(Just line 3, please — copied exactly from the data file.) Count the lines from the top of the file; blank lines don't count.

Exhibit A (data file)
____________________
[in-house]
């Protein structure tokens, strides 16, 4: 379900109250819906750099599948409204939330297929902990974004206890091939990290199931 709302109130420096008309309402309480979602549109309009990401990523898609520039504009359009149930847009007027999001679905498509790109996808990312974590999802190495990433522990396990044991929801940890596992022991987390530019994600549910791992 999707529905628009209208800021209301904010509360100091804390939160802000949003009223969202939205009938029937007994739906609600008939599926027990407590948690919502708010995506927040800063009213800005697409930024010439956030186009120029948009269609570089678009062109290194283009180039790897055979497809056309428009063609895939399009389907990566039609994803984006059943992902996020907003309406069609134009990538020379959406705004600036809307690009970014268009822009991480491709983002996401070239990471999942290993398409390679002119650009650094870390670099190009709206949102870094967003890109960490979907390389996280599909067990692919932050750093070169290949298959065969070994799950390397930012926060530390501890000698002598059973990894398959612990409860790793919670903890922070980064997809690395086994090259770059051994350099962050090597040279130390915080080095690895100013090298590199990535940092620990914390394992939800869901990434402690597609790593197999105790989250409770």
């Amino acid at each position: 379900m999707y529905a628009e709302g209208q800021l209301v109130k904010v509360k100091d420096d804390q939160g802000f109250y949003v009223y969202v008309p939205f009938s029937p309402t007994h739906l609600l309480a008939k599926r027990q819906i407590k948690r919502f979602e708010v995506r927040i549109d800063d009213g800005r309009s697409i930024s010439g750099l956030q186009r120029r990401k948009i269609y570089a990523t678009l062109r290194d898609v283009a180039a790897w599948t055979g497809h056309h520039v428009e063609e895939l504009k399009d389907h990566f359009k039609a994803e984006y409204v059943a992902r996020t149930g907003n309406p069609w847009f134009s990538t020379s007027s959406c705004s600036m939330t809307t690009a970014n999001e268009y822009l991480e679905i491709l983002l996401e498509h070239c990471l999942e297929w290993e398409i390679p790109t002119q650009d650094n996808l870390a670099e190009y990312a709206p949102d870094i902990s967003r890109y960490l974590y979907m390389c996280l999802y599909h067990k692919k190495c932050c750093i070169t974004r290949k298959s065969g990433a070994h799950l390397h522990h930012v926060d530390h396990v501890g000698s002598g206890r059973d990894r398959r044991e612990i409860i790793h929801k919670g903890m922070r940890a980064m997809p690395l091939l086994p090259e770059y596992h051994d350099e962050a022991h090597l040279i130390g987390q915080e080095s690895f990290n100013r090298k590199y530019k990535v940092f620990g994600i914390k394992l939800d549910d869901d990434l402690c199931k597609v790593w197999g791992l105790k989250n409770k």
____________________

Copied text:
């Amino acid at each position: 379900m999707y529905a628009e709302g209208q800021l209301v109130k904010v509360k100091d420096d804390q939160g802000f109250y949003v009223y969202v008309p939205f009938s029937p309402t007994h739906l609600l309480a008939k599926r027990q819906i407590k948690r919502f979602e708010v995506r927040i549109d800063d009213g800005r309009s697409i930024s010439g750099l956030q186009r120029r990401k948009i269609y570089a990523t678009l062109r290194d898609v283009a180039a790897w599948t055979g497809h056309h520039v428009e063609e895939l504009k399009d389907h990566f359009k039609a994803e984006y409204v059943a992902r996020t149930g907003n309406p069609w847009f134009s990538t020379s007027s959406c705004s600036m939330t809307t690009a970014n999001e268009y822009l991480e679905i491709l983002l996401e498509h070239c990471l999942e297929w290993e398409i390679p790109t002119q650009d650094n996808l870390a670099e190009y990312a709206p949102d870094i902990s967003r890109y960490l974590y979907m390389c996280l999802y599909h067990k692919k190495c932050c750093i070169t974004r290949k298959s065969g990433a070994h799950l390397h522990h930012v926060d530390h396990v501890g000698s002598g206890r059973d990894r398959r044991e612990i409860i790793h929801k919670g903890m922070r940890a980064m997809p690395l091939l086994p090259e770059y596992h051994d350099e962050a022991h090597l040279i130390g987390q915080e080095s690895f990290n100013r090298k590199y530019k990535v940092f620990g994600i914390k394992l939800d549910d869901d990434l402690c199931k597609v790593w197999g791992l105790k989250n409770k």